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Depression costs European businesses 100bn euros per year

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Staff writer ▼ | March 17, 2014
Employers must be more proactive in preventing depression, as the illness costs European workplaces 92 billion euros per year, according to a new report.
Depression
DepressionEmployers must be more proactive in preventing depression, as the illness costs European workplaces 92 billion euros per year, according to a new report.


Thirty million people in Europe struggle with depression, and many workplaces underestimate the impact, says the report, which was published Wednesday (12 March) by London School of Economics' professor Martin Knapp, and doctor Sara Evans-Lacko, of King's College.

They say workplaces face great economic loss through absenteeism and loss of productivity, reports EurActiv.

In their cross-European survey with 7,065 employees from Denmark, France, Germany, Italy, Spain, Turkey and the UK, between 20 and 55% of the employees diagnosed with depression said they take time off due to the illness.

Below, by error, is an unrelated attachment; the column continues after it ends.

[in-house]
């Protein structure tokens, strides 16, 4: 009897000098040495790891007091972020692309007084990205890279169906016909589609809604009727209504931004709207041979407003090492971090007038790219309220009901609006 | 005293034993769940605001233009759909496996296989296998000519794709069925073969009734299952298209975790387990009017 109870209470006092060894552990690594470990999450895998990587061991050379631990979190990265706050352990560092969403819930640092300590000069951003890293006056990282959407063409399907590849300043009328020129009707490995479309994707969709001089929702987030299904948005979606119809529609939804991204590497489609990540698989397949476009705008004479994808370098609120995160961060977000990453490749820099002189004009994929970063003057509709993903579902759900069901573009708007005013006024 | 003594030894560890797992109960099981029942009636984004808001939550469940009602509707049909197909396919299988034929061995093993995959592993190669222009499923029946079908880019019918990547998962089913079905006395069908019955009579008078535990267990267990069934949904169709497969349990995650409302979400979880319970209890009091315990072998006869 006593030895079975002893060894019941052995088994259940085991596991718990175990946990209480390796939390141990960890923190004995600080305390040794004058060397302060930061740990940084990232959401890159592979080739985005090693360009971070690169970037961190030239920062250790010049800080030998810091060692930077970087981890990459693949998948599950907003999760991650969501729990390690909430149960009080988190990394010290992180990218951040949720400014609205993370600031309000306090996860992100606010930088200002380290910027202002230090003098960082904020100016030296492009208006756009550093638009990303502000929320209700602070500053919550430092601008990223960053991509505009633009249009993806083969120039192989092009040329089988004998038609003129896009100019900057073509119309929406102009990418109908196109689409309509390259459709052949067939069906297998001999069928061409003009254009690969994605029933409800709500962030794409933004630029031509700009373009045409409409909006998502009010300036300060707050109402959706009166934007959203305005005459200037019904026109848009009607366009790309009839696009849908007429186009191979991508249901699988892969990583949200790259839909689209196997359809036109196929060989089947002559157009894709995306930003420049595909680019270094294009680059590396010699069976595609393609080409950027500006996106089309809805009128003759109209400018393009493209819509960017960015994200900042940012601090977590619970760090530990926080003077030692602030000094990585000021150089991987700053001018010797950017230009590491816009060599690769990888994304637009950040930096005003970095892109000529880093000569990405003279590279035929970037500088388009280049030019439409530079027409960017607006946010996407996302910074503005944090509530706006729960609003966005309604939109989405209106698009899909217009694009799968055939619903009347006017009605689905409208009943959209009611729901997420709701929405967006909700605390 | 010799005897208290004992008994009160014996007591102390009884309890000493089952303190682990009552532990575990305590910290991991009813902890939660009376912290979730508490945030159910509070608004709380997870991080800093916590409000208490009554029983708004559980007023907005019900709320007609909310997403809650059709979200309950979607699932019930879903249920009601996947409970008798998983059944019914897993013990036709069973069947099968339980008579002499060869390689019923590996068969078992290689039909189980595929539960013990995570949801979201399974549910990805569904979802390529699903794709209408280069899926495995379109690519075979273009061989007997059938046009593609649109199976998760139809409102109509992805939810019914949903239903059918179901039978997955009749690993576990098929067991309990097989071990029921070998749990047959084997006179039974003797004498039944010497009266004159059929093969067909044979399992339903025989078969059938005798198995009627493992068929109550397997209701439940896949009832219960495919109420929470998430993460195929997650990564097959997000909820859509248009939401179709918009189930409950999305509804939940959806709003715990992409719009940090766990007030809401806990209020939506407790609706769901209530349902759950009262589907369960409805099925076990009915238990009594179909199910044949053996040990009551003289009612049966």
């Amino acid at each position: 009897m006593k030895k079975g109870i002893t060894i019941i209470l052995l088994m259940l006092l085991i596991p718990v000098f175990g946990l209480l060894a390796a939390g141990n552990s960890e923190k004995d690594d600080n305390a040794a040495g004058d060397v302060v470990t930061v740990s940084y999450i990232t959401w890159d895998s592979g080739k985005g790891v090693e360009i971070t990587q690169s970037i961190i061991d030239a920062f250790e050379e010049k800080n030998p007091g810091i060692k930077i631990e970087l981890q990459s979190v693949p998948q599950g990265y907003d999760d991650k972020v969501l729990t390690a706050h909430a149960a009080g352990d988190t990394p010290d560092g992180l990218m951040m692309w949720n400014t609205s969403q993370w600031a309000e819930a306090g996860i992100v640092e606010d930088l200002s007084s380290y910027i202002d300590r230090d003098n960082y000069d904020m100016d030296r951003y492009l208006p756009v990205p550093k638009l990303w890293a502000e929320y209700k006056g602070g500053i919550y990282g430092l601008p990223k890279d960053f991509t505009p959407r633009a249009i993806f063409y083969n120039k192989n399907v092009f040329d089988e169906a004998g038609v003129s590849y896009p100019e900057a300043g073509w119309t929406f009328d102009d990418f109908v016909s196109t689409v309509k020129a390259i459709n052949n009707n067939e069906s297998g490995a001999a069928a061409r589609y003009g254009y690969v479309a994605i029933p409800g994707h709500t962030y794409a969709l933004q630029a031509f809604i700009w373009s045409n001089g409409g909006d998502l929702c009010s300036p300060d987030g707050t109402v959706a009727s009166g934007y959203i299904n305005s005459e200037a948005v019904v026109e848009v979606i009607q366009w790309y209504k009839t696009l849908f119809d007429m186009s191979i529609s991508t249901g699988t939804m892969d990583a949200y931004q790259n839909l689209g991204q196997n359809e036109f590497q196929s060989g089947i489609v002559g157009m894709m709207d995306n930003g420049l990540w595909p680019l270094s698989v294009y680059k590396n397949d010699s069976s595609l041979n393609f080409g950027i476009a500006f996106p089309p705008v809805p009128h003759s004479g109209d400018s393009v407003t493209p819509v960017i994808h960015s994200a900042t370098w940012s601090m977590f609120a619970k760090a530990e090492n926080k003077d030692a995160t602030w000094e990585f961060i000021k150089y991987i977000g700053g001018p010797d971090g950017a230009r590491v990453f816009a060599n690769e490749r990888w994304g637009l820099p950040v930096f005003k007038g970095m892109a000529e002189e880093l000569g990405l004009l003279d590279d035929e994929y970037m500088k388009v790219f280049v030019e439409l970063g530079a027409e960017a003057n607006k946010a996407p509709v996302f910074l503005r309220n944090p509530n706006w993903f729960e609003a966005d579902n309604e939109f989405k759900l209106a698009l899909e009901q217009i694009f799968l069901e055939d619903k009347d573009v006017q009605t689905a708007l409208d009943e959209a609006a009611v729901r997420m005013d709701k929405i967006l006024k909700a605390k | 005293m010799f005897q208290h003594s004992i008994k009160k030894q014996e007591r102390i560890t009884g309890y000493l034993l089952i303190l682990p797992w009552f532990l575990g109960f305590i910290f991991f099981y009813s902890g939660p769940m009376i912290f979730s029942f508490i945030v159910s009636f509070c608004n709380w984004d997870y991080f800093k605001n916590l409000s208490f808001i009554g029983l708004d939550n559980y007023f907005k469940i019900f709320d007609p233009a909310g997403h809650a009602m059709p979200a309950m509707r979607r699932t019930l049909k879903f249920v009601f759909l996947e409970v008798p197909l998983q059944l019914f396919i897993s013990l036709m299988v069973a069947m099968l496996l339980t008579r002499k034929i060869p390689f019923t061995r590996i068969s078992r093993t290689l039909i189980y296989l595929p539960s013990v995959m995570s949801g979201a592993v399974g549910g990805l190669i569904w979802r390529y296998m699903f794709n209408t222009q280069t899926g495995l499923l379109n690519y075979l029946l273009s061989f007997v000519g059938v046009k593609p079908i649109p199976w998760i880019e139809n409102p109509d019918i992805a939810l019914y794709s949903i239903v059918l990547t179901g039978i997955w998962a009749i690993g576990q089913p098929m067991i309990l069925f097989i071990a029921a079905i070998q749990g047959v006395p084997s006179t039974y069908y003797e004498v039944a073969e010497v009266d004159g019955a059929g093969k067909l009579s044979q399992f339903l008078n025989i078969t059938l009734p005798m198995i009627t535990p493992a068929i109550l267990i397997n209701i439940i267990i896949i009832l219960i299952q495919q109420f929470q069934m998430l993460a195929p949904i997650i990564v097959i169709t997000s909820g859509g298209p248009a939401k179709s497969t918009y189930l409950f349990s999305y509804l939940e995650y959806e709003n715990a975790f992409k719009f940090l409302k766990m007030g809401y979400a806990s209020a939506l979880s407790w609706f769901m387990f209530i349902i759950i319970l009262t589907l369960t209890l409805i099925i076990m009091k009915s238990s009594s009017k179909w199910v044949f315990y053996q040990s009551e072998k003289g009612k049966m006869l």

According to the survey, female, divorced and part-time workers are more likely to suffer from depression, while university-educated professionals are less likely to take time off due to depression. If they do, they are more reluctant to disclose the reason to their employer.

The report also states there are big differences in tackling depression in the workplace in European countries. For example, Italians are less likely to reveal a prior diagnosis of depression compared to people in the UK and Turkey.

While managers in Denmark are more sympathetic towards depressed employees, and are less likely to discriminate against them than their European counterparts, managers in France and Spain are the most likely to recommend that the employee seek help from a healthcare professional for their depression.


 

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